Born: 1793-09-04 Goochland County, Virginia
Died: 1869-03-25 Saint Louis, Missouri
Edward Bates briefly lived in Maryland before enlisting in the Virginia militia during the War of 1812. He mustered out as a sergeant in 1813 and moved to live with his brother in St. Louis, where he studied law and was admitted to the bar in 1816. He won election to the 1820 Missouri constitutional convention and served as the state's first attorney general. He was elected to the Missouri General Assembly in 1822 before becoming a member of the U.S. House of Representatives from 1827 to 1829. He married Julia Coalter in 1823, with whom he had seventeen children - one of whom fought for the Confederacy and another for the Union.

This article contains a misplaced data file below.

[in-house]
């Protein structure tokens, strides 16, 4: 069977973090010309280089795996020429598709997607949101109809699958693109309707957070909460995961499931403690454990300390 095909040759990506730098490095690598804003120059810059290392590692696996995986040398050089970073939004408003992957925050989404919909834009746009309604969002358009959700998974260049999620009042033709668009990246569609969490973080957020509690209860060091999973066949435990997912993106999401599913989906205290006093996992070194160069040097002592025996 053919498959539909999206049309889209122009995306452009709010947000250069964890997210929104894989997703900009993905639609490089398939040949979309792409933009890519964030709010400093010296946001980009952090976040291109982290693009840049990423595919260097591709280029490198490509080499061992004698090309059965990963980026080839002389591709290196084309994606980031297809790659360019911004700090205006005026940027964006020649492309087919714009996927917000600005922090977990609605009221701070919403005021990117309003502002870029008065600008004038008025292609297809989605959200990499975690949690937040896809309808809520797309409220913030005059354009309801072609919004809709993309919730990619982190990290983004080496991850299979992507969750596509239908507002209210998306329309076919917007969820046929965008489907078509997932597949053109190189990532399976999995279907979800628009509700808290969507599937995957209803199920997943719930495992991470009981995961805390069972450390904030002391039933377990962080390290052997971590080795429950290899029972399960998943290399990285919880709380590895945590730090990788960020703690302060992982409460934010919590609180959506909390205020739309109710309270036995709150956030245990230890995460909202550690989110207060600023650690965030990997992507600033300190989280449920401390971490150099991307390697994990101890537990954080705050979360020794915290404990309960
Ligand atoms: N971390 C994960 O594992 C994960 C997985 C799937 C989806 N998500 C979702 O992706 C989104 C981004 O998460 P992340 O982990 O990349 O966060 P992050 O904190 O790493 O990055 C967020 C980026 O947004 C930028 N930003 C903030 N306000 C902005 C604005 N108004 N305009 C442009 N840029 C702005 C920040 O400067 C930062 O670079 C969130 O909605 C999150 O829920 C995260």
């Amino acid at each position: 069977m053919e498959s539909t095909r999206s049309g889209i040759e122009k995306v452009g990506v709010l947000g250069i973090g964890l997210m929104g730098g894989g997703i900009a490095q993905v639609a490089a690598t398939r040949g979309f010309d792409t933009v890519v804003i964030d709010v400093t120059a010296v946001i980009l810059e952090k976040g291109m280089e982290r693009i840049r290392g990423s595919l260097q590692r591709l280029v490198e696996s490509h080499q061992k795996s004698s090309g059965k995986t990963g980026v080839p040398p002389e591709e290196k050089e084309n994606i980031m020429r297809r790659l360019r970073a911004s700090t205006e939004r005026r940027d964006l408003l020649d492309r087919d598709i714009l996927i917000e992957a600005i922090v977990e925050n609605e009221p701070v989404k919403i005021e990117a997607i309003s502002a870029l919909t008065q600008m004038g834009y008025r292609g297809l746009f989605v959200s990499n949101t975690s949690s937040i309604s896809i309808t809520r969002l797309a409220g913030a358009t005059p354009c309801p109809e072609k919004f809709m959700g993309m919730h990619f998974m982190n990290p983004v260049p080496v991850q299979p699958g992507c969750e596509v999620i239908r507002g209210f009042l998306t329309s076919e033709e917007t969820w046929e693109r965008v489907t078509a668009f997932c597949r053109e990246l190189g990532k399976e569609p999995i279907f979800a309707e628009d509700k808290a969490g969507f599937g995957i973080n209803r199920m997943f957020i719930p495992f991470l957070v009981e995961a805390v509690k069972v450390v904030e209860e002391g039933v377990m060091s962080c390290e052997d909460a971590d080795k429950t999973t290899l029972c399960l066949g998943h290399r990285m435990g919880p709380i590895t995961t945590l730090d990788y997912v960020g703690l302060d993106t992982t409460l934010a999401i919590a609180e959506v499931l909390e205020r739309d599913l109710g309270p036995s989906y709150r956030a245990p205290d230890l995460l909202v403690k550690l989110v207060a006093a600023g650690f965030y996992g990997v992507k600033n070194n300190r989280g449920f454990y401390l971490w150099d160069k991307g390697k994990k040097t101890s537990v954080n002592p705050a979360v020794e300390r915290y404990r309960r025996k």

Bates served as a Whig in the state legislature at various points in the 1830s and continued to practice law in St. Louis. Outrage over the Kansas-Nebraska Act brought him back into national politics, where he briefly sided with the Know Nothings but joined with the Republicans by 1860. He was a viable candidate for the party's presidential nomination that year but lost to Abraham Lincoln, who subsequently appointed Bates attorney general. In this role, Bates defended Lincoln's suspension of Habeas corpus but opposed the Emancipation Proclamation. Bates resigned his position in 1864 and returned to St. Louis.
James M. McPherson, "Bates, Edward," American National Biography (New York: Oxford University Press, 1999), 2:329-30; Marvin R. Cain, Lincoln's Attorney General: Edward Bates of Missouri (Columbia: University of Missouri Press, 1965); Edward Bates, The Diary of Edward Bates, 1859-1866 (Washington, DC: U.S. Government Printing Office, 1933).